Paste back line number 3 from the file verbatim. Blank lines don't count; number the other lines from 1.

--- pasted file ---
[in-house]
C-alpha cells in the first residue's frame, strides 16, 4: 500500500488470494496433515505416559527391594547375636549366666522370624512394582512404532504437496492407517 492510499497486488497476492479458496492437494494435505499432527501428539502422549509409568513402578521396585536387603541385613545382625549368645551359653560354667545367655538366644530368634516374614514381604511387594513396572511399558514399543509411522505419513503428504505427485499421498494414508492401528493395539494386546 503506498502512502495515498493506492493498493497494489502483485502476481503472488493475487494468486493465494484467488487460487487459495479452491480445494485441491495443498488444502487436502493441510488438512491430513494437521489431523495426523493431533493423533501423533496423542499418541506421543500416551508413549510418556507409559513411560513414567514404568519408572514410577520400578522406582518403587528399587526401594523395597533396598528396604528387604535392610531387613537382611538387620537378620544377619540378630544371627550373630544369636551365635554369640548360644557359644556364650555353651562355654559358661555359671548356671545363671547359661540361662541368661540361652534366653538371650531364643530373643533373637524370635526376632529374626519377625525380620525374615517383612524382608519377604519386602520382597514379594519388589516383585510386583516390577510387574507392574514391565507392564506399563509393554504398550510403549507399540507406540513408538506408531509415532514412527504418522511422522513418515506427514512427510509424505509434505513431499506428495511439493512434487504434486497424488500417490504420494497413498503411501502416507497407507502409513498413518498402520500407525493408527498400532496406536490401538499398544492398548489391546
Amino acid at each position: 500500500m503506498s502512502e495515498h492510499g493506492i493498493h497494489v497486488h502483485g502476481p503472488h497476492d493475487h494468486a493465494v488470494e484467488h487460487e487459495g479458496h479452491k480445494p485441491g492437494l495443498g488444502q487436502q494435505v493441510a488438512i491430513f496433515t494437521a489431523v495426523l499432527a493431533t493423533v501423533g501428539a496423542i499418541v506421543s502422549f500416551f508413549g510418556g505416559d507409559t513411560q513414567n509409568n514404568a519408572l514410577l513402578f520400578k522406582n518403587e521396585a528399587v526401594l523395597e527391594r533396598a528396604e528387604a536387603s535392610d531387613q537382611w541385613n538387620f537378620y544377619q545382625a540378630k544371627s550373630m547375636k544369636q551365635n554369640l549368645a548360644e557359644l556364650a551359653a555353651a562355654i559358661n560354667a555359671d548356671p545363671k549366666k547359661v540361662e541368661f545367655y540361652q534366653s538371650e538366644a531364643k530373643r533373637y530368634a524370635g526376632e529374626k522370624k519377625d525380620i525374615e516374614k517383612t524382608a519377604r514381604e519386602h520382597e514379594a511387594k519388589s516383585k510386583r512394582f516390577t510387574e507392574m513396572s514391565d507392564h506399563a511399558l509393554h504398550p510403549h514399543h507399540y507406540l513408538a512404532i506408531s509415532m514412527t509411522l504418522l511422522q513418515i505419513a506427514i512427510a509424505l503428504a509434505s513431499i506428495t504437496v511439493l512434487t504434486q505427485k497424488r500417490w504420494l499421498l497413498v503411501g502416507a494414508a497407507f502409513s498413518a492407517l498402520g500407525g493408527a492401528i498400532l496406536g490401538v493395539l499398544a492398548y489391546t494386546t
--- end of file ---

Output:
Amino acid at each position: 500500500m503506498s502512502e495515498h492510499g493506492i493498493h497494489v497486488h502483485g502476481p503472488h497476492d493475487h494468486a493465494v488470494e484467488h487460487e487459495g479458496h479452491k480445494p485441491g492437494l495443498g488444502q487436502q494435505v493441510a488438512i491430513f496433515t494437521a489431523v495426523l499432527a493431533t493423533v501423533g501428539a496423542i499418541v506421543s502422549f500416551f508413549g510418556g505416559d507409559t513411560q513414567n509409568n514404568a519408572l514410577l513402578f520400578k522406582n518403587e521396585a528399587v526401594l523395597e527391594r533396598a528396604e528387604a536387603s535392610d531387613q537382611w541385613n538387620f537378620y544377619q545382625a540378630k544371627s550373630m547375636k544369636q551365635n554369640l549368645a548360644e557359644l556364650a551359653a555353651a562355654i559358661n560354667a555359671d548356671p545363671k549366666k547359661v540361662e541368661f545367655y540361652q534366653s538371650e538366644a531364643k530373643r533373637y530368634a524370635g526376632e529374626k522370624k519377625d525380620i525374615e516374614k517383612t524382608a519377604r514381604e519386602h520382597e514379594a511387594k519388589s516383585k510386583r512394582f516390577t510387574e507392574m513396572s514391565d507392564h506399563a511399558l509393554h504398550p510403549h514399543h507399540y507406540l513408538a512404532i506408531s509415532m514412527t509411522l504418522l511422522q513418515i505419513a506427514i512427510a509424505l503428504a509434505s513431499i506428495t504437496v511439493l512434487t504434486q505427485k497424488r500417490w504420494l499421498l497413498v503411501g502416507a494414508a497407507f502409513s498413518a492407517l498402520g500407525g493408527a492401528i498400532l496406536g490401538v493395539l499398544a492398548y489391546t494386546t